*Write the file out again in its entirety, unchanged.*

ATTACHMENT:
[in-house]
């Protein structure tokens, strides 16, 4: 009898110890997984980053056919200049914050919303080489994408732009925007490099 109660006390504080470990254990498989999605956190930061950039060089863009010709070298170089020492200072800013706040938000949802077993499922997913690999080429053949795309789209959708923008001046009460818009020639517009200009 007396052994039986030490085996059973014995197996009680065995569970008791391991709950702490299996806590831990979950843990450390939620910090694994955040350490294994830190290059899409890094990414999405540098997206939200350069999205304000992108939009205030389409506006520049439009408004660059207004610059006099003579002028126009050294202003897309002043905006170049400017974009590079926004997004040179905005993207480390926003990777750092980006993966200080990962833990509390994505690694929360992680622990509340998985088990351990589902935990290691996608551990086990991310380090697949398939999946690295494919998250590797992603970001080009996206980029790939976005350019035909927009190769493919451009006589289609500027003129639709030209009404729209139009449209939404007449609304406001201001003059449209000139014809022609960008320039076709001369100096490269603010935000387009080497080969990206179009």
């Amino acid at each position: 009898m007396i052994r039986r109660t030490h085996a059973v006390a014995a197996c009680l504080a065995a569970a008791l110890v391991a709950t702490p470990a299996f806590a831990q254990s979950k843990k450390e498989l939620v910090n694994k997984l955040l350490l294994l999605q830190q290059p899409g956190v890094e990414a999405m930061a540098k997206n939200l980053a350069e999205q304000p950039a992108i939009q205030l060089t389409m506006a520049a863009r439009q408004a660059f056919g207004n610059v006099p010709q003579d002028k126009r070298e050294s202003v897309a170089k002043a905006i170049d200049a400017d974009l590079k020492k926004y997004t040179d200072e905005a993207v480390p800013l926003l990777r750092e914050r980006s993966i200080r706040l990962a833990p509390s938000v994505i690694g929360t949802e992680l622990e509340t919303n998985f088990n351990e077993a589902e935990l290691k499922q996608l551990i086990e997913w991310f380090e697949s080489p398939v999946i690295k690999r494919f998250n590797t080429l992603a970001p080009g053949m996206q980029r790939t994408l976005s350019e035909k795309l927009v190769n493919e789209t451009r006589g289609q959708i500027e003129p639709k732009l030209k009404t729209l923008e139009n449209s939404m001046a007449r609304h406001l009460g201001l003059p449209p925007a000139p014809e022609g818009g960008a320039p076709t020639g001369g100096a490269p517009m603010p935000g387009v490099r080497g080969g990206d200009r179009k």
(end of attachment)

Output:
[in-house]
């Protein structure tokens, strides 16, 4: 009898110890997984980053056919200049914050919303080489994408732009925007490099 109660006390504080470990254990498989999605956190930061950039060089863009010709070298170089020492200072800013706040938000949802077993499922997913690999080429053949795309789209959708923008001046009460818009020639517009200009 007396052994039986030490085996059973014995197996009680065995569970008791391991709950702490299996806590831990979950843990450390939620910090694994955040350490294994830190290059899409890094990414999405540098997206939200350069999205304000992108939009205030389409506006520049439009408004660059207004610059006099003579002028126009050294202003897309002043905006170049400017974009590079926004997004040179905005993207480390926003990777750092980006993966200080990962833990509390994505690694929360992680622990509340998985088990351990589902935990290691996608551990086990991310380090697949398939999946690295494919998250590797992603970001080009996206980029790939976005350019035909927009190769493919451009006589289609500027003129639709030209009404729209139009449209939404007449609304406001201001003059449209000139014809022609960008320039076709001369100096490269603010935000387009080497080969990206179009």
């Amino acid at each position: 009898m007396i052994r039986r109660t030490h085996a059973v006390a014995a197996c009680l504080a065995a569970a008791l110890v391991a709950t702490p470990a299996f806590a831990q254990s979950k843990k450390e498989l939620v910090n694994k997984l955040l350490l294994l999605q830190q290059p899409g956190v890094e990414a999405m930061a540098k997206n939200l980053a350069e999205q304000p950039a992108i939009q205030l060089t389409m506006a520049a863009r439009q408004a660059f056919g207004n610059v006099p010709q003579d002028k126009r070298e050294s202003v897309a170089k002043a905006i170049d200049a400017d974009l590079k020492k926004y997004t040179d200072e905005a993207v480390p800013l926003l990777r750092e914050r980006s993966i200080r706040l990962a833990p509390s938000v994505i690694g929360t949802e992680l622990e509340t919303n998985f088990n351990e077993a589902e935990l290691k499922q996608l551990i086990e997913w991310f380090e697949s080489p398939v999946i690295k690999r494919f998250n590797t080429l992603a970001p080009g053949m996206q980029r790939t994408l976005s350019e035909k795309l927009v190769n493919e789209t451009r006589g289609q959708i500027e003129p639709k732009l030209k009404t729209l923008e139009n449209s939404m001046a007449r609304h406001l009460g201001l003059p449209p925007a000139p014809e022609g818009g960008a320039p076709t020639g001369g100096a490269p517009m603010p935000g387009v490099r080497g080969g990206d200009r179009k």